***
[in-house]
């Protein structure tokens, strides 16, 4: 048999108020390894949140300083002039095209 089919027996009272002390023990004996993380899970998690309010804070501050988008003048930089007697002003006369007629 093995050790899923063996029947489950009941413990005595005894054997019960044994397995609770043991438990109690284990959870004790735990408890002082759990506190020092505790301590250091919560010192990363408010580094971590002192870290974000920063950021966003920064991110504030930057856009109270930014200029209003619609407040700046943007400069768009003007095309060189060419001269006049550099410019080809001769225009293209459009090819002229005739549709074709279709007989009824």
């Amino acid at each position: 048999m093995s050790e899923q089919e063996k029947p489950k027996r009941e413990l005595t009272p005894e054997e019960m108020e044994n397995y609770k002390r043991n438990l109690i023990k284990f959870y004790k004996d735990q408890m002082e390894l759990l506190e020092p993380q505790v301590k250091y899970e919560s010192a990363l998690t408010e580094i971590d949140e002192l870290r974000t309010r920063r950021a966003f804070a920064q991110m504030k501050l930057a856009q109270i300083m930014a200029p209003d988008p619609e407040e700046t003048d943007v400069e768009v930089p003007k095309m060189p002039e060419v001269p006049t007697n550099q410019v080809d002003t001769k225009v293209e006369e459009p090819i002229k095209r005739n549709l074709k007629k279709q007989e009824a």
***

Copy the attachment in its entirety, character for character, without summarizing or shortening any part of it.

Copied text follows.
[in-house]
């Protein structure tokens, strides 16, 4: 048999108020390894949140300083002039095209 089919027996009272002390023990004996993380899970998690309010804070501050988008003048930089007697002003006369007629 093995050790899923063996029947489950009941413990005595005894054997019960044994397995609770043991438990109690284990959870004790735990408890002082759990506190020092505790301590250091919560010192990363408010580094971590002192870290974000920063950021966003920064991110504030930057856009109270930014200029209003619609407040700046943007400069768009003007095309060189060419001269006049550099410019080809001769225009293209459009090819002229005739549709074709279709007989009824």
């Amino acid at each position: 048999m093995s050790e899923q089919e063996k029947p489950k027996r009941e413990l005595t009272p005894e054997e019960m108020e044994n397995y609770k002390r043991n438990l109690i023990k284990f959870y004790k004996d735990q408890m002082e390894l759990l506190e020092p993380q505790v301590k250091y899970e919560s010192a990363l998690t408010e580094i971590d949140e002192l870290r974000t309010r920063r950021a966003f804070a920064q991110m504030k501050l930057a856009q109270i300083m930014a200029p209003d988008p619609e407040e700046t003048d943007v400069e768009v930089p003007k095309m060189p002039e060419v001269p006049t007697n550099q410019v080809d002003t001769k225009v293209e006369e459009p090819i002229k095209r005739n549709l074709k007629k279709q007989e009824a």